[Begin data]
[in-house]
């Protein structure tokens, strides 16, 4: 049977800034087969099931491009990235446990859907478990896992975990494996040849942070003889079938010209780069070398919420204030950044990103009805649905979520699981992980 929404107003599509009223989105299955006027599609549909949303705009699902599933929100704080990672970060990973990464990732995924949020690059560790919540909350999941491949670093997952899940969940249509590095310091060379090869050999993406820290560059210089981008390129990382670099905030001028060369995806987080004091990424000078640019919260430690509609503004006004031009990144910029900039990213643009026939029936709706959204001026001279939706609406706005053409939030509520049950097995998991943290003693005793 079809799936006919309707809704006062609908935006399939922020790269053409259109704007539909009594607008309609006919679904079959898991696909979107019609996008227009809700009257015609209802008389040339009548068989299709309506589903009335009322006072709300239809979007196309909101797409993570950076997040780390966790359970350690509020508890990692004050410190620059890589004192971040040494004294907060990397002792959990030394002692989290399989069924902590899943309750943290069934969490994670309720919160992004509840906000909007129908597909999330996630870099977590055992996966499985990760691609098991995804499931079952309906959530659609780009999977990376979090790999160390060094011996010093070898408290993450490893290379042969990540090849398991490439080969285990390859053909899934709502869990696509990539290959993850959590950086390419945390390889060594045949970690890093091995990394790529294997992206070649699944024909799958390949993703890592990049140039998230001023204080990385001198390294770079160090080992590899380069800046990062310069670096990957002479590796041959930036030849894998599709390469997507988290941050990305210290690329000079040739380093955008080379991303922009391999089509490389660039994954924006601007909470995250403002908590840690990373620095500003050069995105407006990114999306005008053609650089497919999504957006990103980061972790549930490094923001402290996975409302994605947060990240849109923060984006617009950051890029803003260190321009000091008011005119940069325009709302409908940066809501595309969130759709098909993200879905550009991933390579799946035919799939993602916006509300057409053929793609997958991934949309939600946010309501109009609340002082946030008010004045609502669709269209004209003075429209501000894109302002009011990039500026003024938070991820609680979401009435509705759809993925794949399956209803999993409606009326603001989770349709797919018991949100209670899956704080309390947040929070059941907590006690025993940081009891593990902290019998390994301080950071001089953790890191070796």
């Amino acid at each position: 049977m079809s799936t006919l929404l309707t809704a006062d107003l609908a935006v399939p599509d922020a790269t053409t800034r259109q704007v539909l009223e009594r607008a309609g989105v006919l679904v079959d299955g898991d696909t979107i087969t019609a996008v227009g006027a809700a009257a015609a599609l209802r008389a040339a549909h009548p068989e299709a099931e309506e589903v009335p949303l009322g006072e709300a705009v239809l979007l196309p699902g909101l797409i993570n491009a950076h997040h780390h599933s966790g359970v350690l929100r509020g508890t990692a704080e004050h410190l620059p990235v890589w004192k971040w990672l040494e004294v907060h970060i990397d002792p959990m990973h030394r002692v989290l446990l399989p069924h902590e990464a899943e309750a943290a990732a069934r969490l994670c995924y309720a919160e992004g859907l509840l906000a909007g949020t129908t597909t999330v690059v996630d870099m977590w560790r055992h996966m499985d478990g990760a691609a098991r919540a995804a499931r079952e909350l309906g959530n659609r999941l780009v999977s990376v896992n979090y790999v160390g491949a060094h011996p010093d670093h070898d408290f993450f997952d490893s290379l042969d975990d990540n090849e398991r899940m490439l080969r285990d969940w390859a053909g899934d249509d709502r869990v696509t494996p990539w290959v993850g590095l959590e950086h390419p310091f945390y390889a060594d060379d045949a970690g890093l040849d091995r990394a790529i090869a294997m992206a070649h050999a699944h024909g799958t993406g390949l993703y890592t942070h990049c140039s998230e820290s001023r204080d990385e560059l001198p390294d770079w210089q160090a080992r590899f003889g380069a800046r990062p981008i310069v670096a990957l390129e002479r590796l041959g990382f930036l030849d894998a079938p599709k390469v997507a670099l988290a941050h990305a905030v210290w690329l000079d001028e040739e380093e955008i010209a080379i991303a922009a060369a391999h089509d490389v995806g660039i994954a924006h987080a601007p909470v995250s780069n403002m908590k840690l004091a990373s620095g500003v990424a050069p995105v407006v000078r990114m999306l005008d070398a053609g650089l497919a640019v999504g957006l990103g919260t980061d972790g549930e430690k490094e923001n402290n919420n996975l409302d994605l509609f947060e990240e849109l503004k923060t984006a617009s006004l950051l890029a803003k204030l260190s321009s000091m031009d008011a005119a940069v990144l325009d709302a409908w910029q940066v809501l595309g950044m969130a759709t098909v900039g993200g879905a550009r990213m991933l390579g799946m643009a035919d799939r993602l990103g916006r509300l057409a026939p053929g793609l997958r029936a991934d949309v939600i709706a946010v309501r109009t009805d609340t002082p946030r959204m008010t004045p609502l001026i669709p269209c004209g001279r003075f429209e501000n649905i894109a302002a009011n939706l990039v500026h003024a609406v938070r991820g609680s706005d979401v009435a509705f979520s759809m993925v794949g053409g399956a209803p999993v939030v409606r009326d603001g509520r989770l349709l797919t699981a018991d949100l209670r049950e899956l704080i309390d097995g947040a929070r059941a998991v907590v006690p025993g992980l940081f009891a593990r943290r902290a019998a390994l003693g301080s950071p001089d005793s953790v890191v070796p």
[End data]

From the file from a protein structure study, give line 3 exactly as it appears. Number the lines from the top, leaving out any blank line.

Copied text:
């Amino acid at each position: 049977m079809s799936t006919l929404l309707t809704a006062d107003l609908a935006v399939p599509d922020a790269t053409t800034r259109q704007v539909l009223e009594r607008a309609g989105v006919l679904v079959d299955g898991d696909t979107i087969t019609a996008v227009g006027a809700a009257a015609a599609l209802r008389a040339a549909h009548p068989e299709a099931e309506e589903v009335p949303l009322g006072e709300a705009v239809l979007l196309p699902g909101l797409i993570n491009a950076h997040h780390h599933s966790g359970v350690l929100r509020g508890t990692a704080e004050h410190l620059p990235v890589w004192k971040w990672l040494e004294v907060h970060i990397d002792p959990m990973h030394r002692v989290l446990l399989p069924h902590e990464a899943e309750a943290a990732a069934r969490l994670c995924y309720a919160e992004g859907l509840l906000a909007g949020t129908t597909t999330v690059v996630d870099m977590w560790r055992h996966m499985d478990g990760a691609a098991r919540a995804a499931r079952e909350l309906g959530n659609r999941l780009v999977s990376v896992n979090y790999v160390g491949a060094h011996p010093d670093h070898d408290f993450f997952d490893s290379l042969d975990d990540n090849e398991r899940m490439l080969r285990d969940w390859a053909g899934d249509d709502r869990v696509t494996p990539w290959v993850g590095l959590e950086h390419p310091f945390y390889a060594d060379d045949a970690g890093l040849d091995r990394a790529i090869a294997m992206a070649h050999a699944h024909g799958t993406g390949l993703y890592t942070h990049c140039s998230e820290s001023r204080d990385e560059l001198p390294d770079w210089q160090a080992r590899f003889g380069a800046r990062p981008i310069v670096a990957l390129e002479r590796l041959g990382f930036l030849d894998a079938p599709k390469v997507a670099l988290a941050h990305a905030v210290w690329l000079d001028e040739e380093e955008i010209a080379i991303a922009a060369a391999h089509d490389v995806g660039i994954a924006h987080a601007p909470v995250s780069n403002m908590k840690l004091a990373s620095g500003v990424a050069p995105v407006v000078r990114m999306l005008d070398a053609g650089l497919a640019v999504g957006l990103g919260t980061d972790g549930e430690k490094e923001n402290n919420n996975l409302d994605l509609f947060e990240e849109l503004k923060t984006a617009s006004l950051l890029a803003k204030l260190s321009s000091m031009d008011a005119a940069v990144l325009d709302a409908w910029q940066v809501l595309g950044m969130a759709t098909v900039g993200g879905a550009r990213m991933l390579g799946m643009a035919d799939r993602l990103g916006r509300l057409a026939p053929g793609l997958r029936a991934d949309v939600i709706a946010v309501r109009t009805d609340t002082p946030r959204m008010t004045p609502l001026i669709p269209c004209g001279r003075f429209e501000n649905i894109a302002a009011n939706l990039v500026h003024a609406v938070r991820g609680s706005d979401v009435a509705f979520s759809m993925v794949g053409g399956a209803p999993v939030v409606r009326d603001g509520r989770l349709l797919t699981a018991d949100l209670r049950e899956l704080i309390d097995g947040a929070r059941a998991v907590v006690p025993g992980l940081f009891a593990r943290r902290a019998a390994l003693g301080s950071p001089d005793s953790v890191v070796p």